Journal Issue 4: Introduction
November 17, 2016
by Judy Hussie-Taylor
Danspace Project Executive Director and Chief Curator
While designing Danspace Project’s Platform series in 2008, I knew I wanted to work with artists as curators to formally frame relationships between artists of different generations. That’s where, I believe, there is productive tension, and where there’s friction, there’s always a generative spark or two.
From the first Platform in 2010 curated by Ralph Lemon, through the present Platform curated by Ishmael Houston-Jones and Will Rawls, artists, curators, and writers have activated intergenerational networks to contribute to our re-imagining of how we contextualize and present time-based art today.
Platform 2016: Lost and Found is the 11th Danspace Platform and catalogue. It is also our second Platform in collaboration with artist curator Houston-Jones. And, with over 112 artists and writers contributing, it is Danspace Project’s largest Platform to date.
In 2013 Houston-Jones came across a zine published by a group of caregiver friends of choreographer John Bernd on the 10th anniversary of Bernd’s death from AIDS in 1988. Ish wanted to talk to me about John Bernd and the zine and that conversation evolved into this Platform.
The Platform’s title, Lost and Found, was inspired by Bernd’s trilogy of that name, which he created and performed as his illness progressed. Bernd has the heartbreaking distinction of being perhaps the first choreographer to make his illness the subject of his work. He insistently performed while ill, at one point escaping his hospital bed to take a cab to Danspace at St. Mark’s Church to perform his latest piece. Bernd performed two of his three Lost and Found dances at Danspace Project. In the 1980s and 1990s, Danspace was the site of many memorials and was the first home of the marathon memorials of Dancers Responding to AIDS (DRA).
Houston-Jones instigated an intergenerational dialogue by inviting choreographer and writer Will Rawls, thirty years his junior, to join him in this curatorial endeavor. Each brought distinct perspectives and critical sensibilities to the process. They interrogated ideas, histories, stereotypes, and assumptions, ultimately creating a finely embroidered Platform, necessarily and exquisitely complex.
One of their early ideas was to compile files or “dossiers” of artists who died of AIDS and give them to younger artists to interpret in some way. Recuperating lost voices and having them be found by younger artists became the pulse of the Platform. This project is now called “Life Drawings” (one of several poetic titles credited to Rawls in this Platform). Rawls also developed the concept of the “Memory Palace,” a place for artists of all generations to remember a person or place associated with AIDS. A section of our catalogue has become a Memory Palace gallery and includes brief texts or images from more than 25 artists. Several of those entries, by Arthur Avilés, iele paloumpis, and Lucy Sexton, are also collected in this fourth issue of our online Journal.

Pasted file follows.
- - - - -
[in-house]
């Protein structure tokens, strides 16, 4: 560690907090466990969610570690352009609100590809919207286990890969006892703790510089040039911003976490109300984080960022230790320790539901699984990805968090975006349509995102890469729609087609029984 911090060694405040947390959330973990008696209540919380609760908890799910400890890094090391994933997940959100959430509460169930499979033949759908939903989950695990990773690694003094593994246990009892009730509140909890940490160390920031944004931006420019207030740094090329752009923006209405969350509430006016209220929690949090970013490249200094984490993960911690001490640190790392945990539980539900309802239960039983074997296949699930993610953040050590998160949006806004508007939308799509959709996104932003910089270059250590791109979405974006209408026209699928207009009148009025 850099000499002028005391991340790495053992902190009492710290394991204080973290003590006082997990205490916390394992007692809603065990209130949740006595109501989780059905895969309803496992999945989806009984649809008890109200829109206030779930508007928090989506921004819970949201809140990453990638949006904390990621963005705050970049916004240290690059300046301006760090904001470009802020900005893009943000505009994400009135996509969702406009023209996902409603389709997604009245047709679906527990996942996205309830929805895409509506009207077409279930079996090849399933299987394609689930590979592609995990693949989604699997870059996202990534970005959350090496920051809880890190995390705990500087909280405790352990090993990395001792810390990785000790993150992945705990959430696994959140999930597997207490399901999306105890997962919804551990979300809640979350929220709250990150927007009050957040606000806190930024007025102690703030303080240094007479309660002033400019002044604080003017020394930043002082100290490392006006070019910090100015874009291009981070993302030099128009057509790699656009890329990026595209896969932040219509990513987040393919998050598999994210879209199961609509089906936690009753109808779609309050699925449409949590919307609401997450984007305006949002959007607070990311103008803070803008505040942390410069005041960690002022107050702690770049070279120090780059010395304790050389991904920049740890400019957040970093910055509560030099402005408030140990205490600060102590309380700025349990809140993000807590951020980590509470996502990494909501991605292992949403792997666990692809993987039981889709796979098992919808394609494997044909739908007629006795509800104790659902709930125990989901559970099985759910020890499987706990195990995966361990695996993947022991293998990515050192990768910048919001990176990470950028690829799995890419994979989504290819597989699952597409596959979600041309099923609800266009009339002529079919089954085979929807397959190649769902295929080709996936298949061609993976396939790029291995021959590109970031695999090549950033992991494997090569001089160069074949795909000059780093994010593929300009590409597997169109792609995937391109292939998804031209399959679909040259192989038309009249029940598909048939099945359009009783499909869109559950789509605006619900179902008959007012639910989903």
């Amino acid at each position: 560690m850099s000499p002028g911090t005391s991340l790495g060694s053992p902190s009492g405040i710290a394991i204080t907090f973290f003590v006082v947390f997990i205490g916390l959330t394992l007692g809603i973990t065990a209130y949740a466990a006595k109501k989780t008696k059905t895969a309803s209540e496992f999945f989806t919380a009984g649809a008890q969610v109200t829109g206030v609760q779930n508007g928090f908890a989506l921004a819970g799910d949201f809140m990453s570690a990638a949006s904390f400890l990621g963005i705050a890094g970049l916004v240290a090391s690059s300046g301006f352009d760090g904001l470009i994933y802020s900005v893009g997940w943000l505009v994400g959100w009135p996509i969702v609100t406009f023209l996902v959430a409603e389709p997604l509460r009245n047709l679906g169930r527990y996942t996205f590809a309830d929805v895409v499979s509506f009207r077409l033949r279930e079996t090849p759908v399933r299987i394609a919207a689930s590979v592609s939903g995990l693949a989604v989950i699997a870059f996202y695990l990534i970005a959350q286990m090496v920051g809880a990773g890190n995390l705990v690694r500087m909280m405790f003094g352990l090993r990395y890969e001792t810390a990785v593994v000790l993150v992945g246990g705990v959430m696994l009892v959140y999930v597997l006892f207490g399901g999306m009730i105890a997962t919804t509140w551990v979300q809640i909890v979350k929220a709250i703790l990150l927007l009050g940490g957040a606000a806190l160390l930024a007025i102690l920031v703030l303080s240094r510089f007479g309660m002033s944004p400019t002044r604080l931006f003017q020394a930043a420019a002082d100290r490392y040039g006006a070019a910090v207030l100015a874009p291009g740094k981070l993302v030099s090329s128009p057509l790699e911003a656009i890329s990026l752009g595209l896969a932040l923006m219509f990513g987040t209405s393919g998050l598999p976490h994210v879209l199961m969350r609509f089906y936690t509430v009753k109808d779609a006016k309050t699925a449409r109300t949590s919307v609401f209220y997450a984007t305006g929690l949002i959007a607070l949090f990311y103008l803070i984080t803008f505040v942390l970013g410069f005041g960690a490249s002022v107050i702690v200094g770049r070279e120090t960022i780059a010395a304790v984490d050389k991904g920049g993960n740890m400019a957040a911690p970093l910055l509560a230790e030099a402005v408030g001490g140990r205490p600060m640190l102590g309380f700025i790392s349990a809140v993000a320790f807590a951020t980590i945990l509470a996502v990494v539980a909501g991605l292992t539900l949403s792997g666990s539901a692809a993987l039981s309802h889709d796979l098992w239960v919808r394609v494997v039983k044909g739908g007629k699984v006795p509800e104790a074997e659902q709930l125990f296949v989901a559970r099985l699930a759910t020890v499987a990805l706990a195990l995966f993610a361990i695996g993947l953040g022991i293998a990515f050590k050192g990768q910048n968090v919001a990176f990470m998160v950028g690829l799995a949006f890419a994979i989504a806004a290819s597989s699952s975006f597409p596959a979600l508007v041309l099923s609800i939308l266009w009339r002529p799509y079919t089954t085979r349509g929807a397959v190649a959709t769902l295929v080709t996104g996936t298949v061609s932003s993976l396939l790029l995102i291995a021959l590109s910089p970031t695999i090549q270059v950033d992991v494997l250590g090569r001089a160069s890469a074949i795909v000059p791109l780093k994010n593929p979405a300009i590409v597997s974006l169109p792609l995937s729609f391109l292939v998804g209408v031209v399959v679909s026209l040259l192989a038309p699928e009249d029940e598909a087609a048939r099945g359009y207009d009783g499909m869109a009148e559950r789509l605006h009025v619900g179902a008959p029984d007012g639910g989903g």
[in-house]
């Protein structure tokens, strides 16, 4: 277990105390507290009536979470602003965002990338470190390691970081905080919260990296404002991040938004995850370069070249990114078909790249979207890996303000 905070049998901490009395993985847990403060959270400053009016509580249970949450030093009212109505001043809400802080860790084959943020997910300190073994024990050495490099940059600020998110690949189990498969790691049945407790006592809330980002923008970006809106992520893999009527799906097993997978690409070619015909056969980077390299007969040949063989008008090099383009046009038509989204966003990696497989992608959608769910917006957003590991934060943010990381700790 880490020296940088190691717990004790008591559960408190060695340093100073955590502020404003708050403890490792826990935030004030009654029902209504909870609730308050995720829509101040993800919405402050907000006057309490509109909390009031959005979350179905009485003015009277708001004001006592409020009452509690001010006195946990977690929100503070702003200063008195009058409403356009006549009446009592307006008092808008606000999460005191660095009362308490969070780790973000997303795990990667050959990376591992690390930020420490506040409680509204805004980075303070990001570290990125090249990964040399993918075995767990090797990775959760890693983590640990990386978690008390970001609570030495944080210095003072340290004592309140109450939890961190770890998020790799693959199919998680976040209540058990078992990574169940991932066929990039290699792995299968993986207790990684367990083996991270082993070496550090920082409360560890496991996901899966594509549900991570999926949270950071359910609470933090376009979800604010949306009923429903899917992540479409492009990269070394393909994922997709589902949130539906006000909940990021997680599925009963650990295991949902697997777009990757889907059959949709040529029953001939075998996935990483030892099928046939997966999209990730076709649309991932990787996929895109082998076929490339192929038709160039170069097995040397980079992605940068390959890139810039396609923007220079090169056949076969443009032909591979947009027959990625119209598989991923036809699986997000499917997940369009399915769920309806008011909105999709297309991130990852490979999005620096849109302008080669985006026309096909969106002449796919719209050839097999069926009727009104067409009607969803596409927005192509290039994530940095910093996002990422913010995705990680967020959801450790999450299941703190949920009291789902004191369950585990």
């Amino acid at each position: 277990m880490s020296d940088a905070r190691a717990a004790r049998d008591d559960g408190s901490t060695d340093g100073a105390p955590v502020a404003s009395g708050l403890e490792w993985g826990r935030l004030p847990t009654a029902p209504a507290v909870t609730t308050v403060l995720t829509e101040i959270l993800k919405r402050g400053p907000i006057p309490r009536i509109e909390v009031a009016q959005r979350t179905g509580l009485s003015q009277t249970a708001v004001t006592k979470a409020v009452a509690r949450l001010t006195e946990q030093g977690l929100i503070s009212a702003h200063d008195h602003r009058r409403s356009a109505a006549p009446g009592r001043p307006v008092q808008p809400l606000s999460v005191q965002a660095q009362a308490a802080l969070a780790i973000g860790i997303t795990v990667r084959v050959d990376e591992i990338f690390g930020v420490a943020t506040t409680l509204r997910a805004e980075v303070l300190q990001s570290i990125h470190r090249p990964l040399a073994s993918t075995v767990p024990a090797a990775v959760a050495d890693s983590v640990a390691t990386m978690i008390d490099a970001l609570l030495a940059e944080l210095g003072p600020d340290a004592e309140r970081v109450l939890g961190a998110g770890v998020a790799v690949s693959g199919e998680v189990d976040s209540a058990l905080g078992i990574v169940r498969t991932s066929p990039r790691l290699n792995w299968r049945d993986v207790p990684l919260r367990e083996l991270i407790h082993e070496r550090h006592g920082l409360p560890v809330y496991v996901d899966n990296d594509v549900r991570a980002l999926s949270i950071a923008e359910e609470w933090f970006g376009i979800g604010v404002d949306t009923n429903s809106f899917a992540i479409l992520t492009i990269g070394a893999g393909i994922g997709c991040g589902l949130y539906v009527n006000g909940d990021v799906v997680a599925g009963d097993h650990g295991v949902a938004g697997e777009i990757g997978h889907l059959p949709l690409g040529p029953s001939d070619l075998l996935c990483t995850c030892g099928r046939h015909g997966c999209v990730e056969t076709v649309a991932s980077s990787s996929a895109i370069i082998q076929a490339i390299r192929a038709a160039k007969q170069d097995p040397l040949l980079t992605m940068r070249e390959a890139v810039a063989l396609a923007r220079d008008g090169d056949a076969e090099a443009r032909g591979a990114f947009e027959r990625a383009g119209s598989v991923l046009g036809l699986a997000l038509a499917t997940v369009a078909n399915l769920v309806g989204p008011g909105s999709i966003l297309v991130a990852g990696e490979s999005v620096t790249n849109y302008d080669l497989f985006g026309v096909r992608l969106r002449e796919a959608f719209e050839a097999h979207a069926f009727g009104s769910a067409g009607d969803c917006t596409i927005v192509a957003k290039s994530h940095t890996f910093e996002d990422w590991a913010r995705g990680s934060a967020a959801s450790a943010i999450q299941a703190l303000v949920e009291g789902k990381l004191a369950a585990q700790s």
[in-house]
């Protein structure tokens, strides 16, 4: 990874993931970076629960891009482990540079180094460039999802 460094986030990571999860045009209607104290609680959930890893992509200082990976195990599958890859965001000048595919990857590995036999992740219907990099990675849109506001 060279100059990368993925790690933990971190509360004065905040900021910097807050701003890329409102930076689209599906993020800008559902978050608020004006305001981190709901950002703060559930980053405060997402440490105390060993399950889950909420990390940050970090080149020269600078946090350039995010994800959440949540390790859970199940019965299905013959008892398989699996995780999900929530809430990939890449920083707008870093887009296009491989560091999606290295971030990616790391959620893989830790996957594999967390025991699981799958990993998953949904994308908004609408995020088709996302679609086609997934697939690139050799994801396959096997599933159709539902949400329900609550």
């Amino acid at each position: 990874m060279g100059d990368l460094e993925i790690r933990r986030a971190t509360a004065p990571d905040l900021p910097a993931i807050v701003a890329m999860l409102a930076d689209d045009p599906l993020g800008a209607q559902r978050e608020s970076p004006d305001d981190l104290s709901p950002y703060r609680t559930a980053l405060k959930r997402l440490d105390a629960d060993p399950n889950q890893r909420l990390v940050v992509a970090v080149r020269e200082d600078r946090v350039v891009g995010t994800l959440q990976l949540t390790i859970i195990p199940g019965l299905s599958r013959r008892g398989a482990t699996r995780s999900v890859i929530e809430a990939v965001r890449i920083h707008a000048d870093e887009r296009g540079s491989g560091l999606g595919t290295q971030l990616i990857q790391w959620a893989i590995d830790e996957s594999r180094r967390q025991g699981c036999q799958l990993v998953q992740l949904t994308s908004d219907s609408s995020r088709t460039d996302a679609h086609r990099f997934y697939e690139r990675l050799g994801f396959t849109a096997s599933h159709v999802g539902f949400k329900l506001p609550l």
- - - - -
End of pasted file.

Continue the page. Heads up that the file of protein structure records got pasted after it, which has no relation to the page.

Newly commissioned essays by a younger generation of writers and artists, Kia Labeija, Theodore Kerr, and others in our printed catalogue, contribute new research, stories, and questions as necessary counterpoints to nostalgic or oft-repeated narratives of HIV/AIDS as impacting predominantly white, gay middle class men during the 1980s. HIV/AIDS devastated men, women, and transpersons of color in the early days of the disease and continues to do so. Statistics bear this out. It’s shameful, shocking, and tragic.
This Platform, like all Danspace Platforms since 2010, is fueled by artistic inquiry and open-ended conversation in real time. Years of intellectual, emotional, and artistic exchanges occur before inviting the public into the conversation. During the two and a half years we’ve worked on this Platform, we’ve heard stories and memories every day from people whose friends, lovers, brothers, sisters, mothers, fathers, colleagues, collaborators, and neighbors died of AIDS. Every day our hearts were heavy with another story of loss. And every day we had the joy of learning about forgotten artists whose work has contributed so much to our culture. This Platform is dedicated to all those who died, and to all those living with HIV who teach us to live with grace, creativity, and courage. We mourn for those lost in hopes that their shimmering traces will be found by current and future generations.
(Adapted from the Foreword of Lost and Found: Dance, New York, HIV/AIDS, Then and Now.)